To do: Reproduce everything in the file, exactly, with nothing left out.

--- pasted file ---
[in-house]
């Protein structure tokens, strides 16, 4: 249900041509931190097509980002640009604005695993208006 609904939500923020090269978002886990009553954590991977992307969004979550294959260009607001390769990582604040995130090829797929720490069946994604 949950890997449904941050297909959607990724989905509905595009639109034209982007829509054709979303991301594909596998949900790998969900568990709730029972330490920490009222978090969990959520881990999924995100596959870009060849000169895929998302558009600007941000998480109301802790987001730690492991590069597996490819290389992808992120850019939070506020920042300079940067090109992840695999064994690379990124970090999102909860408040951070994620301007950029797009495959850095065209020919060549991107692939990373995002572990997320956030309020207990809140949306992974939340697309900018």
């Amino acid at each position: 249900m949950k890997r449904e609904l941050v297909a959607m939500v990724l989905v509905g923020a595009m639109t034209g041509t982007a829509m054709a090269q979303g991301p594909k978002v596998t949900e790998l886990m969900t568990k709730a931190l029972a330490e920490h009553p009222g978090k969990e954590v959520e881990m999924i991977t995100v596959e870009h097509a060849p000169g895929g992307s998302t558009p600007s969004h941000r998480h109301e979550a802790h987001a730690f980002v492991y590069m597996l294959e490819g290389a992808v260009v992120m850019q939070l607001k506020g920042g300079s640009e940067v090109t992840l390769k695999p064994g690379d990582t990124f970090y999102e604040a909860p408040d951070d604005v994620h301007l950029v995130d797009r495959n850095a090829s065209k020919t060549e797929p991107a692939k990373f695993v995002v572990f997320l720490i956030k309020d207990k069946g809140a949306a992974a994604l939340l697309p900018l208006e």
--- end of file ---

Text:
[in-house]
């Protein structure tokens, strides 16, 4: 249900041509931190097509980002640009604005695993208006 609904939500923020090269978002886990009553954590991977992307969004979550294959260009607001390769990582604040995130090829797929720490069946994604 949950890997449904941050297909959607990724989905509905595009639109034209982007829509054709979303991301594909596998949900790998969900568990709730029972330490920490009222978090969990959520881990999924995100596959870009060849000169895929998302558009600007941000998480109301802790987001730690492991590069597996490819290389992808992120850019939070506020920042300079940067090109992840695999064994690379990124970090999102909860408040951070994620301007950029797009495959850095065209020919060549991107692939990373995002572990997320956030309020207990809140949306992974939340697309900018």
């Amino acid at each position: 249900m949950k890997r449904e609904l941050v297909a959607m939500v990724l989905v509905g923020a595009m639109t034209g041509t982007a829509m054709a090269q979303g991301p594909k978002v596998t949900e790998l886990m969900t568990k709730a931190l029972a330490e920490h009553p009222g978090k969990e954590v959520e881990m999924i991977t995100v596959e870009h097509a060849p000169g895929g992307s998302t558009p600007s969004h941000r998480h109301e979550a802790h987001a730690f980002v492991y590069m597996l294959e490819g290389a992808v260009v992120m850019q939070l607001k506020g920042g300079s640009e940067v090109t992840l390769k695999p064994g690379d990582t990124f970090y999102e604040a909860p408040d951070d604005v994620h301007l950029v995130d797009r495959n850095a090829s065209k020919t060549e797929p991107a692939k990373f695993v995002v572990f997320l720490i956030k309020d207990k069946g809140a949306a992974a994604l939340l697309p900018l208006e």